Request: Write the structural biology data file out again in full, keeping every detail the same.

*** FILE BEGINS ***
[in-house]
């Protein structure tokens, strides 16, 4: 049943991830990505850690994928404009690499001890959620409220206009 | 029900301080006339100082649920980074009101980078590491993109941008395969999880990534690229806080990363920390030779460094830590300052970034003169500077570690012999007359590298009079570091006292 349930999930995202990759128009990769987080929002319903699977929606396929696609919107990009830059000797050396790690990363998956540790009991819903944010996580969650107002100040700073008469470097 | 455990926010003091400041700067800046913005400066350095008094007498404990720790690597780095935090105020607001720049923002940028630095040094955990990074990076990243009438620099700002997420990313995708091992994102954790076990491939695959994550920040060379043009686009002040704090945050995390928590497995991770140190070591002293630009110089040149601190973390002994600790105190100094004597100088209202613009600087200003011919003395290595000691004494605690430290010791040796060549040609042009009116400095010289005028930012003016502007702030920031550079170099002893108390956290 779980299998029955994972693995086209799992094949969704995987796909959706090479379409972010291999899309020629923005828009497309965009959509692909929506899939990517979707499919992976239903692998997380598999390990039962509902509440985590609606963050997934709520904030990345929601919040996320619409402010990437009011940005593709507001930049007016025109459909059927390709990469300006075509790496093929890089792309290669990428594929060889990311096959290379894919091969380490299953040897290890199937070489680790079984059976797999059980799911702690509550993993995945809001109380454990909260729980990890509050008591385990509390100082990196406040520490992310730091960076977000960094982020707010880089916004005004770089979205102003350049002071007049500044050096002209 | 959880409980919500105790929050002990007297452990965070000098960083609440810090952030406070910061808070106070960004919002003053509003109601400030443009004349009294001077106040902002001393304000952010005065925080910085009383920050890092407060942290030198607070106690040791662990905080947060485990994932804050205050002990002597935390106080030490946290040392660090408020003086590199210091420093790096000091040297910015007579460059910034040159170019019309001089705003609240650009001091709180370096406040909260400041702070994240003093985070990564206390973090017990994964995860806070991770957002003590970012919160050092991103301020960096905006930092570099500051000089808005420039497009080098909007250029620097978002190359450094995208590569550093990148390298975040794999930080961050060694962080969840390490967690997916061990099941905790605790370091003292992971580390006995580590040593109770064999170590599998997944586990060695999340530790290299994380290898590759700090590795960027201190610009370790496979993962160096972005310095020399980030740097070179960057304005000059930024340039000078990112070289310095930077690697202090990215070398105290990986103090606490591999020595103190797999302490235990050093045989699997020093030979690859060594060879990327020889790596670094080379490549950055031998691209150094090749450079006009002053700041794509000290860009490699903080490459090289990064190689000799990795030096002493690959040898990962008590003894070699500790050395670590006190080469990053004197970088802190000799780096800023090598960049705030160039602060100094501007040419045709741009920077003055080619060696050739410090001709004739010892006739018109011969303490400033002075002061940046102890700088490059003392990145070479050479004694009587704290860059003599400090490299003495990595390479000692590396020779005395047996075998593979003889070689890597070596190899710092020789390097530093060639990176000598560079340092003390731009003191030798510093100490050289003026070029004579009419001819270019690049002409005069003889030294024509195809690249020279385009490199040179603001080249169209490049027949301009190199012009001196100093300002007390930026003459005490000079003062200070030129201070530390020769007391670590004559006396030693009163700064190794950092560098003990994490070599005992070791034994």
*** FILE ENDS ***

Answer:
[in-house]
């Protein structure tokens, strides 16, 4: 049943991830990505850690994928404009690499001890959620409220206009 | 029900301080006339100082649920980074009101980078590491993109941008395969999880990534690229806080990363920390030779460094830590300052970034003169500077570690012999007359590298009079570091006292 349930999930995202990759128009990769987080929002319903699977929606396929696609919107990009830059000797050396790690990363998956540790009991819903944010996580969650107002100040700073008469470097 | 455990926010003091400041700067800046913005400066350095008094007498404990720790690597780095935090105020607001720049923002940028630095040094955990990074990076990243009438620099700002997420990313995708091992994102954790076990491939695959994550920040060379043009686009002040704090945050995390928590497995991770140190070591002293630009110089040149601190973390002994600790105190100094004597100088209202613009600087200003011919003395290595000691004494605690430290010791040796060549040609042009009116400095010289005028930012003016502007702030920031550079170099002893108390956290 779980299998029955994972693995086209799992094949969704995987796909959706090479379409972010291999899309020629923005828009497309965009959509692909929506899939990517979707499919992976239903692998997380598999390990039962509902509440985590609606963050997934709520904030990345929601919040996320619409402010990437009011940005593709507001930049007016025109459909059927390709990469300006075509790496093929890089792309290669990428594929060889990311096959290379894919091969380490299953040897290890199937070489680790079984059976797999059980799911702690509550993993995945809001109380454990909260729980990890509050008591385990509390100082990196406040520490992310730091960076977000960094982020707010880089916004005004770089979205102003350049002071007049500044050096002209 | 959880409980919500105790929050002990007297452990965070000098960083609440810090952030406070910061808070106070960004919002003053509003109601400030443009004349009294001077106040902002001393304000952010005065925080910085009383920050890092407060942290030198607070106690040791662990905080947060485990994932804050205050002990002597935390106080030490946290040392660090408020003086590199210091420093790096000091040297910015007579460059910034040159170019019309001089705003609240650009001091709180370096406040909260400041702070994240003093985070990564206390973090017990994964995860806070991770957002003590970012919160050092991103301020960096905006930092570099500051000089808005420039497009080098909007250029620097978002190359450094995208590569550093990148390298975040794999930080961050060694962080969840390490967690997916061990099941905790605790370091003292992971580390006995580590040593109770064999170590599998997944586990060695999340530790290299994380290898590759700090590795960027201190610009370790496979993962160096972005310095020399980030740097070179960057304005000059930024340039000078990112070289310095930077690697202090990215070398105290990986103090606490591999020595103190797999302490235990050093045989699997020093030979690859060594060879990327020889790596670094080379490549950055031998691209150094090749450079006009002053700041794509000290860009490699903080490459090289990064190689000799990795030096002493690959040898990962008590003894070699500790050395670590006190080469990053004197970088802190000799780096800023090598960049705030160039602060100094501007040419045709741009920077003055080619060696050739410090001709004739010892006739018109011969303490400033002075002061940046102890700088490059003392990145070479050479004694009587704290860059003599400090490299003495990595390479000692590396020779005395047996075998593979003889070689890597070596190899710092020789390097530093060639990176000598560079340092003390731009003191030798510093100490050289003026070029004579009419001819270019690049002409005069003889030294024509195809690249020279385009490199040179603001080249169209490049027949301009190199012009001196100093300002007390930026003459005490000079003062200070030129201070530390020769007391670590004559006396030693009163700064190794950092560098003990994490070599005992070791034994």